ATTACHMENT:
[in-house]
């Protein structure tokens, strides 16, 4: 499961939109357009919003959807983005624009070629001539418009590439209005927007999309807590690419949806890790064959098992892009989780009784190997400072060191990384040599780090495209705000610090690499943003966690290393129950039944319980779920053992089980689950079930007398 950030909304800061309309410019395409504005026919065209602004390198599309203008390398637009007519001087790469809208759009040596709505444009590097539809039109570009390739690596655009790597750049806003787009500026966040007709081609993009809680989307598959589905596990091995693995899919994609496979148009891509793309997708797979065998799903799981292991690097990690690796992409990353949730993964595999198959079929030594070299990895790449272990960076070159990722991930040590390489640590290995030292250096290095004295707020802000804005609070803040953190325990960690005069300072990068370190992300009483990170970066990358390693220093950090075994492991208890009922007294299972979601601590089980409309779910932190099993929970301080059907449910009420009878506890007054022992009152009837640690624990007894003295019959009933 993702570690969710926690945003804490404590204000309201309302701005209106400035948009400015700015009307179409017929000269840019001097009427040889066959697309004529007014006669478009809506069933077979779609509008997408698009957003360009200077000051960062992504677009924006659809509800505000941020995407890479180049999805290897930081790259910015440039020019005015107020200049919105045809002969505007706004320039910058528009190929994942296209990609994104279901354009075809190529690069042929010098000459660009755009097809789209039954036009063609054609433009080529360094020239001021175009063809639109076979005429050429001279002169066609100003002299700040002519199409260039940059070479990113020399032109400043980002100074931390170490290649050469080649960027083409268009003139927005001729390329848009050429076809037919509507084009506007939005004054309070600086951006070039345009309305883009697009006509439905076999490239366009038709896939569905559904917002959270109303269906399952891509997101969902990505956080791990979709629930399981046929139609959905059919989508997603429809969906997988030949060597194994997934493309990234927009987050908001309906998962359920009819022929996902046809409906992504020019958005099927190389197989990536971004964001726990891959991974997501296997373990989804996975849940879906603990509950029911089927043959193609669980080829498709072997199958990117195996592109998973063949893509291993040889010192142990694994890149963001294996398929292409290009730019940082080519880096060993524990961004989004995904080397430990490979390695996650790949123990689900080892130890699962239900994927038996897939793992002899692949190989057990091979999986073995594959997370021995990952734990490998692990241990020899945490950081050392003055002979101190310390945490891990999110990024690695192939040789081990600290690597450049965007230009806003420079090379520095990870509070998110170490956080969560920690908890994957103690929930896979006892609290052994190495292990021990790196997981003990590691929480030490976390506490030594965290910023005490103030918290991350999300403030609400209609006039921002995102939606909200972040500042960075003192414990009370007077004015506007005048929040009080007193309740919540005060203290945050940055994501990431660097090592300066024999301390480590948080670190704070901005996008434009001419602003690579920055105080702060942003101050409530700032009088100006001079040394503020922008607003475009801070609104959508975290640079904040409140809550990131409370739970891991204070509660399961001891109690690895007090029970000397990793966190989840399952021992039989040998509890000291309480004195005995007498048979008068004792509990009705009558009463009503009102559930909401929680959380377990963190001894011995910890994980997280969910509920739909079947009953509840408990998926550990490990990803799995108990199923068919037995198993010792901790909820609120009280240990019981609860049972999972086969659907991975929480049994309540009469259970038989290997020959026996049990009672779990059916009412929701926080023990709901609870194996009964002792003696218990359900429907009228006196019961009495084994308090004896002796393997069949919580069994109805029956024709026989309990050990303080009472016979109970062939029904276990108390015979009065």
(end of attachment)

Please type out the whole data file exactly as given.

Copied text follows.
[in-house]
């Protein structure tokens, strides 16, 4: 499961939109357009919003959807983005624009070629001539418009590439209005927007999309807590690419949806890790064959098992892009989780009784190997400072060191990384040599780090495209705000610090690499943003966690290393129950039944319980779920053992089980689950079930007398 950030909304800061309309410019395409504005026919065209602004390198599309203008390398637009007519001087790469809208759009040596709505444009590097539809039109570009390739690596655009790597750049806003787009500026966040007709081609993009809680989307598959589905596990091995693995899919994609496979148009891509793309997708797979065998799903799981292991690097990690690796992409990353949730993964595999198959079929030594070299990895790449272990960076070159990722991930040590390489640590290995030292250096290095004295707020802000804005609070803040953190325990960690005069300072990068370190992300009483990170970066990358390693220093950090075994492991208890009922007294299972979601601590089980409309779910932190099993929970301080059907449910009420009878506890007054022992009152009837640690624990007894003295019959009933 993702570690969710926690945003804490404590204000309201309302701005209106400035948009400015700015009307179409017929000269840019001097009427040889066959697309004529007014006669478009809506069933077979779609509008997408698009957003360009200077000051960062992504677009924006659809509800505000941020995407890479180049999805290897930081790259910015440039020019005015107020200049919105045809002969505007706004320039910058528009190929994942296209990609994104279901354009075809190529690069042929010098000459660009755009097809789209039954036009063609054609433009080529360094020239001021175009063809639109076979005429050429001279002169066609100003002299700040002519199409260039940059070479990113020399032109400043980002100074931390170490290649050469080649960027083409268009003139927005001729390329848009050429076809037919509507084009506007939005004054309070600086951006070039345009309305883009697009006509439905076999490239366009038709896939569905559904917002959270109303269906399952891509997101969902990505956080791990979709629930399981046929139609959905059919989508997603429809969906997988030949060597194994997934493309990234927009987050908001309906998962359920009819022929996902046809409906992504020019958005099927190389197989990536971004964001726990891959991974997501296997373990989804996975849940879906603990509950029911089927043959193609669980080829498709072997199958990117195996592109998973063949893509291993040889010192142990694994890149963001294996398929292409290009730019940082080519880096060993524990961004989004995904080397430990490979390695996650790949123990689900080892130890699962239900994927038996897939793992002899692949190989057990091979999986073995594959997370021995990952734990490998692990241990020899945490950081050392003055002979101190310390945490891990999110990024690695192939040789081990600290690597450049965007230009806003420079090379520095990870509070998110170490956080969560920690908890994957103690929930896979006892609290052994190495292990021990790196997981003990590691929480030490976390506490030594965290910023005490103030918290991350999300403030609400209609006039921002995102939606909200972040500042960075003192414990009370007077004015506007005048929040009080007193309740919540005060203290945050940055994501990431660097090592300066024999301390480590948080670190704070901005996008434009001419602003690579920055105080702060942003101050409530700032009088100006001079040394503020922008607003475009801070609104959508975290640079904040409140809550990131409370739970891991204070509660399961001891109690690895007090029970000397990793966190989840399952021992039989040998509890000291309480004195005995007498048979008068004792509990009705009558009463009503009102559930909401929680959380377990963190001894011995910890994980997280969910509920739909079947009953509840408990998926550990490990990803799995108990199923068919037995198993010792901790909820609120009280240990019981609860049972999972086969659907991975929480049994309540009469259970038989290997020959026996049990009672779990059916009412929701926080023990709901609870194996009964002792003696218990359900429907009228006196019961009495084994308090004896002796393997069949919580069994109805029956024709026989309990050990303080009472016979109970062939029904276990108390015979009065």